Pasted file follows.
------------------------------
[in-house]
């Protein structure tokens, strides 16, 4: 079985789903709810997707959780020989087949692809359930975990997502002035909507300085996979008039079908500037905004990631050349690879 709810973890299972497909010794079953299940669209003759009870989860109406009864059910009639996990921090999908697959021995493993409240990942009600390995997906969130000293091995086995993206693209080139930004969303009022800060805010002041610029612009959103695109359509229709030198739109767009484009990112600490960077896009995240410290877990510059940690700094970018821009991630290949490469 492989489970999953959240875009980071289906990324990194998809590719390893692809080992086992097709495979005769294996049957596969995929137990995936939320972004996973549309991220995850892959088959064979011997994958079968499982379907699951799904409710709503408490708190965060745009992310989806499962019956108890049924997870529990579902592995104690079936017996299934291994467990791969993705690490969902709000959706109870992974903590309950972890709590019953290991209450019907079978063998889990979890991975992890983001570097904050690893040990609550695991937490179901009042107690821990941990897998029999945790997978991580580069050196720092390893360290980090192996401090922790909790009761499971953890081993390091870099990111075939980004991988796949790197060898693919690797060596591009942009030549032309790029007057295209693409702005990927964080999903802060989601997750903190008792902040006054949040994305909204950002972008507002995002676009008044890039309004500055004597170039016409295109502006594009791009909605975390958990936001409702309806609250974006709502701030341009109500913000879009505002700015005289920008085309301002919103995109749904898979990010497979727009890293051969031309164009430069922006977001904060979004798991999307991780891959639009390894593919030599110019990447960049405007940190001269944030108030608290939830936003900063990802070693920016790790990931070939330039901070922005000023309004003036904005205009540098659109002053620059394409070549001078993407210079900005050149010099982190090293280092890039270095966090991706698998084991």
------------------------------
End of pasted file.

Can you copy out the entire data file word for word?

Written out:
[in-house]
């Protein structure tokens, strides 16, 4: 079985789903709810997707959780020989087949692809359930975990997502002035909507300085996979008039079908500037905004990631050349690879 709810973890299972497909010794079953299940669209003759009870989860109406009864059910009639996990921090999908697959021995493993409240990942009600390995997906969130000293091995086995993206693209080139930004969303009022800060805010002041610029612009959103695109359509229709030198739109767009484009990112600490960077896009995240410290877990510059940690700094970018821009991630290949490469 492989489970999953959240875009980071289906990324990194998809590719390893692809080992086992097709495979005769294996049957596969995929137990995936939320972004996973549309991220995850892959088959064979011997994958079968499982379907699951799904409710709503408490708190965060745009992310989806499962019956108890049924997870529990579902592995104690079936017996299934291994467990791969993705690490969902709000959706109870992974903590309950972890709590019953290991209450019907079978063998889990979890991975992890983001570097904050690893040990609550695991937490179901009042107690821990941990897998029999945790997978991580580069050196720092390893360290980090192996401090922790909790009761499971953890081993390091870099990111075939980004991988796949790197060898693919690797060596591009942009030549032309790029007057295209693409702005990927964080999903802060989601997750903190008792902040006054949040994305909204950002972008507002995002676009008044890039309004500055004597170039016409295109502006594009791009909605975390958990936001409702309806609250974006709502701030341009109500913000879009505002700015005289920008085309301002919103995109749904898979990010497979727009890293051969031309164009430069922006977001904060979004798991999307991780891959639009390894593919030599110019990447960049405007940190001269944030108030608290939830936003900063990802070693920016790790990931070939330039901070922005000023309004003036904005205009540098659109002053620059394409070549001078993407210079900005050149010099982190090293280092890039270095966090991706698998084991």